Larry Fitzgerald snares one of his seven catches Sunday, this one to set up the game-winning score.
Larry Fitzgerald, cautious with his image, has worked hard to be seen as the anti-diva at wide receiver.
So when quarterback John Skelton -- while noting that Fitzgerald's abilities have changed his notion of what "being open" means for Fitzgerald – said that "he also lobbies to say he is always open," Fitzgerald just smiled.
"I would not deny nor confirm those allegations," Fitzgerald said. "I plead the fifth. Talk to my lawyer."
Why wouldn't he want the ball though, and why wouldn't the Cardinals want him to have the ball? In Philadelphia, all of Fitzgerald's talents were on display, from somehow hauling in a pass in between two defenders to grabbing from the air a tipped pass for a touchdown to tracking one directly above his head for the biggest play of the final drive.
The seven catches for 146 yards and two touchdowns was Fitzgerald's best game of the year and, given the quality of catches and overall production, probably his best game since an 8-143-1 showing in a "Sunday Night Football" win against Minnesota Dec. 6, 2009.
"I definitely felt like I was in a 'zone' during the playoff run (after the 2008 season), the ball felt like it was a beach ball every time it came to me, everything slowed down for me," Fitzgerald said. "There are times when I have had games like that. But (last week) wasn't that different than any other game."
What has seemed to have changed – or at least reverted back to that playoff run – for Fitzgerald is a propensity for big plays. The last two seasons, Fitzgerald had 187 receptions, but only one of at least 45 yards. This season, he already has four among his 45 catches, and that doesn't include his 37-yarder and 42-yarder in Philadelphia.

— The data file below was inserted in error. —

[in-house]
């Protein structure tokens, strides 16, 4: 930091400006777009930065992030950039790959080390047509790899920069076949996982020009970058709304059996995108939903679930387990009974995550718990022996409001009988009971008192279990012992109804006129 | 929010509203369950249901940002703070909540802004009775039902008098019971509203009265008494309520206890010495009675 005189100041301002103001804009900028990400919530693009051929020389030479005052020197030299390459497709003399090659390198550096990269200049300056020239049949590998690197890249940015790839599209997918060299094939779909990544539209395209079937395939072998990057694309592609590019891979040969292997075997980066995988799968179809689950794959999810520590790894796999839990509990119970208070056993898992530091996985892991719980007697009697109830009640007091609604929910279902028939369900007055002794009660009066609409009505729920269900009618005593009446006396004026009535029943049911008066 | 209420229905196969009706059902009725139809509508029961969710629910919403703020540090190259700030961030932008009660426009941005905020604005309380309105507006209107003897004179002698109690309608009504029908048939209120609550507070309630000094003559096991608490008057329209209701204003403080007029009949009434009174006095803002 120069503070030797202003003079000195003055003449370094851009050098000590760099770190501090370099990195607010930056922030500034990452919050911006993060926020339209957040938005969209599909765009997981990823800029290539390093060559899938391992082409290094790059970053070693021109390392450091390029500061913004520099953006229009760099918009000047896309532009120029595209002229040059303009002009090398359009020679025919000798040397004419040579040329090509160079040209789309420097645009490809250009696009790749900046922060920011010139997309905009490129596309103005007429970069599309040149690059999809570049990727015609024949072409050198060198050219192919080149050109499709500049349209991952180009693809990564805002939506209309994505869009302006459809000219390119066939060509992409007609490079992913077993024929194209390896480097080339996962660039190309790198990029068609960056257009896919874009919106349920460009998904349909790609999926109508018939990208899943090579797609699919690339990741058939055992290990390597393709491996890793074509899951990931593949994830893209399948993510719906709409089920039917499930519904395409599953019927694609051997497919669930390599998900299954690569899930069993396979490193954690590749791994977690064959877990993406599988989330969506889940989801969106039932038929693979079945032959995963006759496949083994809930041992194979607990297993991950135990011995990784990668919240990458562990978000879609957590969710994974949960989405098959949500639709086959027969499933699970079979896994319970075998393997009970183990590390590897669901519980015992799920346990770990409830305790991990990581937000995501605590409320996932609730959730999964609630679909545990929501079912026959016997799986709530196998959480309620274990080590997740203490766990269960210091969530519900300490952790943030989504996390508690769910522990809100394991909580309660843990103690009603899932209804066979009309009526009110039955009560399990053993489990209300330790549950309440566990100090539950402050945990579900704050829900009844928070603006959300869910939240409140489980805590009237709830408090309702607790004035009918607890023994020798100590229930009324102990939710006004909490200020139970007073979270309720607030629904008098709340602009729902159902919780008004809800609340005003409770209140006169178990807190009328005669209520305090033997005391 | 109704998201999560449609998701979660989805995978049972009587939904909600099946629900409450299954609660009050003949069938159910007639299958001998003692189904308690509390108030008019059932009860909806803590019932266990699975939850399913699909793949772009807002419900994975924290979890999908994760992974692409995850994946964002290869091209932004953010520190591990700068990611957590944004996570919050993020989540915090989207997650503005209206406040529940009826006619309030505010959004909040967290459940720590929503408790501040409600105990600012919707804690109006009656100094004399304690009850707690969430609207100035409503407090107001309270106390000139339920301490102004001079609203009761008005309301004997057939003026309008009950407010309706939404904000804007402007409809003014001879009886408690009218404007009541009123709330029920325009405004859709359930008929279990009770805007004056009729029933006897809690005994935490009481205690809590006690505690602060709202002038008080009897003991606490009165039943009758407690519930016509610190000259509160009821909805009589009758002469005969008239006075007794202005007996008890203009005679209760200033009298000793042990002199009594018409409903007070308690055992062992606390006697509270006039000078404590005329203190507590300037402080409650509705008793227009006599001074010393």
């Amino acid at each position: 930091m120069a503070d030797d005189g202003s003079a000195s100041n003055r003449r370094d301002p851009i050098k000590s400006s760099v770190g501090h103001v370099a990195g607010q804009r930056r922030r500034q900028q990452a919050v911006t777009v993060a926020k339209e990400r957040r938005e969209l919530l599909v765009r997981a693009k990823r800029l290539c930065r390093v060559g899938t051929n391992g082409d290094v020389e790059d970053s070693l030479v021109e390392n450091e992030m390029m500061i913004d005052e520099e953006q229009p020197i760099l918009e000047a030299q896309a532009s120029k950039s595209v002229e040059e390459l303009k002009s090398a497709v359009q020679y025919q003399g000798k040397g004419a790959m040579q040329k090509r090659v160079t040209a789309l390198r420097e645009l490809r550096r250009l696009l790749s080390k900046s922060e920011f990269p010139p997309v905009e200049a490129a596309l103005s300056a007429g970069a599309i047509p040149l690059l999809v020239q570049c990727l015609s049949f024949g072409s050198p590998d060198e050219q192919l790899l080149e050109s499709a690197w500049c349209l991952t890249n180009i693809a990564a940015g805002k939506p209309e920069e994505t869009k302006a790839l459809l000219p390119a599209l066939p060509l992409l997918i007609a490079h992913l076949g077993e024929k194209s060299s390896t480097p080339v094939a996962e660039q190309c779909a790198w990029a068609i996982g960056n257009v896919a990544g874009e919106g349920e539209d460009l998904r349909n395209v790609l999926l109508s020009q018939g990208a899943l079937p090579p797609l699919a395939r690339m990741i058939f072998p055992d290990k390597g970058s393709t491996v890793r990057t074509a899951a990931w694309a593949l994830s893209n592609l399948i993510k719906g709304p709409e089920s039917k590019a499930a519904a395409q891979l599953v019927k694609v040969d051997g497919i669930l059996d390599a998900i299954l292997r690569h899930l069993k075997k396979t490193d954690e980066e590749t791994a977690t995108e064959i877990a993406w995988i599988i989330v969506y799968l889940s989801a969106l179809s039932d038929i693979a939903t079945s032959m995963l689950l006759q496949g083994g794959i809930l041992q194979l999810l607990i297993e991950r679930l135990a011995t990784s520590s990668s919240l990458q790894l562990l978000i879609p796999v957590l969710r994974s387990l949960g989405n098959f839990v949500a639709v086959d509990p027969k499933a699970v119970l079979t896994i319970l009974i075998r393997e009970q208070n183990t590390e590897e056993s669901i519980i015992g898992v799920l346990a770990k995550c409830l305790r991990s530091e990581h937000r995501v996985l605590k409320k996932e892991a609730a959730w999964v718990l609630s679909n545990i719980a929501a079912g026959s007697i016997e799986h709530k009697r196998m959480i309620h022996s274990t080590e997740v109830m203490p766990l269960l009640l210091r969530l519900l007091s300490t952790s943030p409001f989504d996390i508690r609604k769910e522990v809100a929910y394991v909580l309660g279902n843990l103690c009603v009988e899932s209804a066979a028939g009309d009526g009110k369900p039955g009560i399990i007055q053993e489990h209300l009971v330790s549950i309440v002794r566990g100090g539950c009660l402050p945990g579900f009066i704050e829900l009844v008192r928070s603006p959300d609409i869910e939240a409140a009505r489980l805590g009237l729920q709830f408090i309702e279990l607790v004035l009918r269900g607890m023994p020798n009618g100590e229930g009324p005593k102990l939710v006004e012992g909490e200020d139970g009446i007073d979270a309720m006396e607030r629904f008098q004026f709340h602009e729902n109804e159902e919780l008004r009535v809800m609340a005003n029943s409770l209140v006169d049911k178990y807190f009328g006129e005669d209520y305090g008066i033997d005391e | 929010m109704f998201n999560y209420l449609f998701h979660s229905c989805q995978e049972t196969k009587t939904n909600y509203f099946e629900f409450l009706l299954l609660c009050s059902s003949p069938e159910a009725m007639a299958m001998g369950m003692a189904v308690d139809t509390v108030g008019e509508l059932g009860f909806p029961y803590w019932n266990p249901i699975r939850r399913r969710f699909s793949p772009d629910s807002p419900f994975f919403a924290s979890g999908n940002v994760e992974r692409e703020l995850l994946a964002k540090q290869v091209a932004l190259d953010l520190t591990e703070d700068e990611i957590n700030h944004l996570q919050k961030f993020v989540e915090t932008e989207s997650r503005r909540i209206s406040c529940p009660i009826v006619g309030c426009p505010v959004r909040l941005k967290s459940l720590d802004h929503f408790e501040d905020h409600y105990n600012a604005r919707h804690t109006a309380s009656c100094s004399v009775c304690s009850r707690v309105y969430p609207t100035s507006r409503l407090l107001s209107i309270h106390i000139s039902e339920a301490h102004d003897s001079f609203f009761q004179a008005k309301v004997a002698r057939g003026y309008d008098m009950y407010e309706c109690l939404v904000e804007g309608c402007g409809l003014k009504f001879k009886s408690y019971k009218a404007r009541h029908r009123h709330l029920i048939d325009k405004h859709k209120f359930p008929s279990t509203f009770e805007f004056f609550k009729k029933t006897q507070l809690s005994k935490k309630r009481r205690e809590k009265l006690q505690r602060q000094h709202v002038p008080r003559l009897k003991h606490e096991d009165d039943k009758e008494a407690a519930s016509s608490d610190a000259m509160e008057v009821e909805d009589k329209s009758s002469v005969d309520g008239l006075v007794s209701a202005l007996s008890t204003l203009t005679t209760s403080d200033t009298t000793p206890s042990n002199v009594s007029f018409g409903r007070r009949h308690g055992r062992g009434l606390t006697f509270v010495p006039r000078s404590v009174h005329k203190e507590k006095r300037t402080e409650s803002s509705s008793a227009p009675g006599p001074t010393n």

He is averaging 17.6 yards a reception, easily the highest mark of his career. While he is on pace for only 80 catches (he has had at least 90 four straight seasons) he is on pace for 1,408 yards, a total he hasn't reached since 2008.
"Last year we struggled to get the explosive play," coach Ken Whisenhunt said. "This year, we've had a ton (overall) so that has helped. … We have done a better job of getting him the ball in those situations this year, and he has made a couple of spectacular catches too. It's just more opportunities this year."
Running back Beanie Wells returned to the practice field Thursday in a limited role after sitting out the previous day thanks to swelling in his sore knee. The swelling wasn't a surprise; it happens on long plane flights, and Whisenhunt said Wells dealt with it on both the flight to Philadelphia and the way home.
"That was what (Wednesday) was, maintenance," Whisenhunt said. "I respect Beanie. This isn't easy. He will have to fight through it and we will have to manage it just so he can go on Sundays."
For a more expansive injury update, click here.
THE REVIVAL OF ALEX SMITH
The Cardinals will face 49ers quarterback Alex Smith for the seventh time Sunday, although this incarnation of the on-again, off-again QB is the best it has ever been. Smith has a passer rating of 95.8, with 11 touchdown passes and only three interceptions. Better yet, the 49ers are 8-1.
"I really feel like as far as what I'm doing, my preparation and things like that, I don't feel it's changed much," Smith said, adding "I'm not doing anything crazy. In the past, I really felt like a lot of times I tried to make the plays (and) I was forcing plays."
Niners coach Jim Harbaugh said he doesn't "have a good answer" for why Smith has been successful, or why Harbaugh believed he would be.
"Why is that?" Harbaugh said. "We're more consumed with asking questions than we are answering things. Are we good enough to keep winning?"
Harbaugh added, "Any way you would dissect a quarterback or analyze a quarterback, he's acquitted himself at a high level."